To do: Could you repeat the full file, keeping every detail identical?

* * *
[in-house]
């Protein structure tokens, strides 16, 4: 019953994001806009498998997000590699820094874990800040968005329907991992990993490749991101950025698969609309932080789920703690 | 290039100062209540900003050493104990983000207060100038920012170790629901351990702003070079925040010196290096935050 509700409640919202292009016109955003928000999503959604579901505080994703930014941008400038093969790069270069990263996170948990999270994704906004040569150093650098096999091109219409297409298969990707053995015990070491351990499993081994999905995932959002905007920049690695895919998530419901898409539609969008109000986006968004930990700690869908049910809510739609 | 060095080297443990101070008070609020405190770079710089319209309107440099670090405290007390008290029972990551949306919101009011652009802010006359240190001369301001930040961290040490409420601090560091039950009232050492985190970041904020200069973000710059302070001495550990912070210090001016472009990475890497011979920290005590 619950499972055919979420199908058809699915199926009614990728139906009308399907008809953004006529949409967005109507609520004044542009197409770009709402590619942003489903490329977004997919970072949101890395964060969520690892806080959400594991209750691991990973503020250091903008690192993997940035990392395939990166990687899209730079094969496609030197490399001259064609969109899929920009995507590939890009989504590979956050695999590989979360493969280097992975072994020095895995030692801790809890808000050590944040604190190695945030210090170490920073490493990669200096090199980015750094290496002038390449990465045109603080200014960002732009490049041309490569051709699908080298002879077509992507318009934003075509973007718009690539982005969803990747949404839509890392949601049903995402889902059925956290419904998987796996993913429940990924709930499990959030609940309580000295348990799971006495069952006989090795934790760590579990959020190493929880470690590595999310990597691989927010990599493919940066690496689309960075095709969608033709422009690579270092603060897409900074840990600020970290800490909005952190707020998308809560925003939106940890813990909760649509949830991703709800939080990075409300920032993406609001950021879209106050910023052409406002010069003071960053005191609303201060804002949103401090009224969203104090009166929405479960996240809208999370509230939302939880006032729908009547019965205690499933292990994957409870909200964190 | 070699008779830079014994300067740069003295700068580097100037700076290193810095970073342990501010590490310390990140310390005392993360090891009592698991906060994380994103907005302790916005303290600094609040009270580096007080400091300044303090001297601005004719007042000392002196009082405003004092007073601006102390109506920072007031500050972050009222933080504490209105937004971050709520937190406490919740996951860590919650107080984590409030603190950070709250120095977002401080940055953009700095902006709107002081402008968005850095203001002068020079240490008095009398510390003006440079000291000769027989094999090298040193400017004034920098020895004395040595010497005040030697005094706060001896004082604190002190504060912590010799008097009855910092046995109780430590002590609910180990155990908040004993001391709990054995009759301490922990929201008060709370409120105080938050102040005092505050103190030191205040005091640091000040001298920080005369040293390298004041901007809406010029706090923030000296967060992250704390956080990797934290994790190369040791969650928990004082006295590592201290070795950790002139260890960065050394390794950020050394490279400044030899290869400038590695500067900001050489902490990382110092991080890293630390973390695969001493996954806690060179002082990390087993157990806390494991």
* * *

[in-house]
């Protein structure tokens, strides 16, 4: 019953994001806009498998997000590699820094874990800040968005329907991992990993490749991101950025698969609309932080789920703690 | 290039100062209540900003050493104990983000207060100038920012170790629901351990702003070079925040010196290096935050 509700409640919202292009016109955003928000999503959604579901505080994703930014941008400038093969790069270069990263996170948990999270994704906004040569150093650098096999091109219409297409298969990707053995015990070491351990499993081994999905995932959002905007920049690695895919998530419901898409539609969008109000986006968004930990700690869908049910809510739609 | 060095080297443990101070008070609020405190770079710089319209309107440099670090405290007390008290029972990551949306919101009011652009802010006359240190001369301001930040961290040490409420601090560091039950009232050492985190970041904020200069973000710059302070001495550990912070210090001016472009990475890497011979920290005590 619950499972055919979420199908058809699915199926009614990728139906009308399907008809953004006529949409967005109507609520004044542009197409770009709402590619942003489903490329977004997919970072949101890395964060969520690892806080959400594991209750691991990973503020250091903008690192993997940035990392395939990166990687899209730079094969496609030197490399001259064609969109899929920009995507590939890009989504590979956050695999590989979360493969280097992975072994020095895995030692801790809890808000050590944040604190190695945030210090170490920073490493990669200096090199980015750094290496002038390449990465045109603080200014960002732009490049041309490569051709699908080298002879077509992507318009934003075509973007718009690539982005969803990747949404839509890392949601049903995402889902059925956290419904998987796996993913429940990924709930499990959030609940309580000295348990799971006495069952006989090795934790760590579990959020190493929880470690590595999310990597691989927010990599493919940066690496689309960075095709969608033709422009690579270092603060897409900074840990600020970290800490909005952190707020998308809560925003939106940890813990909760649509949830991703709800939080990075409300920032993406609001950021879209106050910023052409406002010069003071960053005191609303201060804002949103401090009224969203104090009166929405479960996240809208999370509230939302939880006032729908009547019965205690499933292990994957409870909200964190 | 070699008779830079014994300067740069003295700068580097100037700076290193810095970073342990501010590490310390990140310390005392993360090891009592698991906060994380994103907005302790916005303290600094609040009270580096007080400091300044303090001297601005004719007042000392002196009082405003004092007073601006102390109506920072007031500050972050009222933080504490209105937004971050709520937190406490919740996951860590919650107080984590409030603190950070709250120095977002401080940055953009700095902006709107002081402008968005850095203001002068020079240490008095009398510390003006440079000291000769027989094999090298040193400017004034920098020895004395040595010497005040030697005094706060001896004082604190002190504060912590010799008097009855910092046995109780430590002590609910180990155990908040004993001391709990054995009759301490922990929201008060709370409120105080938050102040005092505050103190030191205040005091640091000040001298920080005369040293390298004041901007809406010029706090923030000296967060992250704390956080990797934290994790190369040791969650928990004082006295590592201290070795950790002139260890960065050394390794950020050394490279400044030899290869400038590695500067900001050489902490990382110092991080890293630390973390695969001493996954806690060179002082990390087993157990806390494991």